History of the California gold rush

During the California gold rush, thousands of people from all over the world came to the U.S. in search of gold. This event was one of the most important events in the history of California and the country. For America, it helped with the westward expansion of the nation which many believed was part of the country's Manifest Destiny. For California it bought prosperity and eventually a place in the Union. In some instances, as with the native population, the onset of the gold rush was more negative than positive. To better understand the history of the U.S. it is important to understand the California Gold Rush and the effect that it had in history and the present day.

How it Started

In the Sacramento Valley, a Swiss Immigrant by the name of John Sutter built what is known as Sutter Fort. In his employ was a man named James Marshall. Marshall, who was to build a sawmill, discovered gold on the American River at Sutter's property on January 4, 1848. Although the two attempted to keep the discovery quiet, word quickly spread and the gold rush began.

 

The 49ers

When news spread about the discovery of gold at Sutter's Fort, people from across the nation headed westward, lured by the prospect of riches. Even people from other parts of the world such as China and France, made the journey to California's shores in attempts of discovering gold. These people were referred to as 49ers with some referring to themselves as Argonauts. Free-men were also forty-niners as were slaves who worked to pay for their freedom. Primarily, the people who moved west to California to prospect for gold were men; however, in the rare case some women did accompany their husbands. This caused a sudden and drastic increase in the non-native population of California which went from roughly 1,000 to 100,000 by the end of that first year.

 

The Hardships

The people who came to participate in the gold rush were often taken by surprise at the harshness of the conditions and the difficulties that they faced. Miners worked long hours, practically from sun up to sundown. There was often a lack of clean water and many fell ill to diseases and sickness including pneumonia and cholera. Gambling became a common pastime in boomtowns, and there was often violence and lawlessness. This, along with an inability to find gold, sent some of the miners back home empty handed, and found others committing suicide.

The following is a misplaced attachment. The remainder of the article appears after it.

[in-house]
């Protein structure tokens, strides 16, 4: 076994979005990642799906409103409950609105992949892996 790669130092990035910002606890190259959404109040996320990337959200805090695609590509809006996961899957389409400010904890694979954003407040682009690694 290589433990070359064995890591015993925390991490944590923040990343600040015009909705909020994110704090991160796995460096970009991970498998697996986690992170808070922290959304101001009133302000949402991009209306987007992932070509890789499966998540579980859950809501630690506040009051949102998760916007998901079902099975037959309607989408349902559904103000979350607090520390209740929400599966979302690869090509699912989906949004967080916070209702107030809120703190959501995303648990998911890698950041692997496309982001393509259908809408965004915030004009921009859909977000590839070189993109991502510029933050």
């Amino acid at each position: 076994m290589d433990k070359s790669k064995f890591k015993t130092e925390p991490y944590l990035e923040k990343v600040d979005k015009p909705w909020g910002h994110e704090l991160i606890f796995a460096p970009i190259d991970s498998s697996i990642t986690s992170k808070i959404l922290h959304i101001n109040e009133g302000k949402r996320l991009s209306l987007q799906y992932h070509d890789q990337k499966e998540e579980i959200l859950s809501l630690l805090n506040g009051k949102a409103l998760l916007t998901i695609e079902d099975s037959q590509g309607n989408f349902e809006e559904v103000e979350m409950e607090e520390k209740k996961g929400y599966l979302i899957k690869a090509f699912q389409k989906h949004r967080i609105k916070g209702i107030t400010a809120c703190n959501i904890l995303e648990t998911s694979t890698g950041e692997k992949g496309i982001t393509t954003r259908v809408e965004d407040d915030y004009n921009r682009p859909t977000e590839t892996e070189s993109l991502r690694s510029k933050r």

Effect on the Native Population

Perhaps the greatest and most devastating impact of the gold rush effected California's Native American population. Prior to the gold rush and the arrival of gold seekers from across the country and the world, California's native population was an estimated 150,000 people. Within a relatively short period this number diminished drastically. Within a period of two years there were less than 60,000 Native Americans in California. This was largely due to mass murders by miners and militia groups who wanted their land and who felt the native population was standing in the way of progress. The people who came to prospect for gold also bought diseases that the native people had no resistance to. Forced relocations, and the side effects of mining caused starvation, which also contributed to the loss of Native American life.

 

Long Term Affect

The gold rush largely came to an end by the year 1852 when surface gold was no longer available; however, it left the country forever changed. Because of the many cultures that traveled to California in search of gold and riches, the state is now one of the most ethnically and culturally diverse in the nation. It is even courtesy of the gold rush that California had enough people to become a state, which it did in 1850. The environment was also altered as a result of mining and techniques that were employed. Because of the large numbers of people who moved from the east to the west, it also played a part in the building of transcontinental railroads.



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